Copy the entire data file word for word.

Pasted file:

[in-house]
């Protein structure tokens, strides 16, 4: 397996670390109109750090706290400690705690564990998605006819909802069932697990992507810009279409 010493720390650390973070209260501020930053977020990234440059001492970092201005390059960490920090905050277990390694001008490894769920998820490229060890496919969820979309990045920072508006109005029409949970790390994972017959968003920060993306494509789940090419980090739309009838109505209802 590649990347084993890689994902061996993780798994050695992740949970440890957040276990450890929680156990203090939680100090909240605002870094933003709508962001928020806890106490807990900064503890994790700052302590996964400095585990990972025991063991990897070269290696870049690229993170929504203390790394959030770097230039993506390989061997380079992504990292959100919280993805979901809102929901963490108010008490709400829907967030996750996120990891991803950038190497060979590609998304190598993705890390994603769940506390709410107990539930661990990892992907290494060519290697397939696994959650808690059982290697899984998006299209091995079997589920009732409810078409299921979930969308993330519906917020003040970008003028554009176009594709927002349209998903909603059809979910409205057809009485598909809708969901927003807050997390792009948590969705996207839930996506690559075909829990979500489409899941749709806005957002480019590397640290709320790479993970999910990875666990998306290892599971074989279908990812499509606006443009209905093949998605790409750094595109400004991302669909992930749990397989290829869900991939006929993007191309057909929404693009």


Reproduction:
[in-house]
């Protein structure tokens, strides 16, 4: 397996670390109109750090706290400690705690564990998605006819909802069932697990992507810009279409 010493720390650390973070209260501020930053977020990234440059001492970092201005390059960490920090905050277990390694001008490894769920998820490229060890496919969820979309990045920072508006109005029409949970790390994972017959968003920060993306494509789940090419980090739309009838109505209802 590649990347084993890689994902061996993780798994050695992740949970440890957040276990450890929680156990203090939680100090909240605002870094933003709508962001928020806890106490807990900064503890994790700052302590996964400095585990990972025991063991990897070269290696870049690229993170929504203390790394959030770097230039993506390989061997380079992504990292959100919280993805979901809102929901963490108010008490709400829907967030996750996120990891991803950038190497060979590609998304190598993705890390994603769940506390709410107990539930661990990892992907290494060519290697397939696994959650808690059982290697899984998006299209091995079997589920009732409810078409299921979930969308993330519906917020003040970008003028554009176009594709927002349209998903909603059809979910409205057809009485598909809708969901927003807050997390792009948590969705996207839930996506690559075909829990979500489409899941749709806005957002480019590397640290709320790479993970999910990875666990998306290892599971074989279908990812499509606006443009209905093949998605790409750094595109400004991302669909992930749990397989290829869900991939006929993007191309057909929404693009």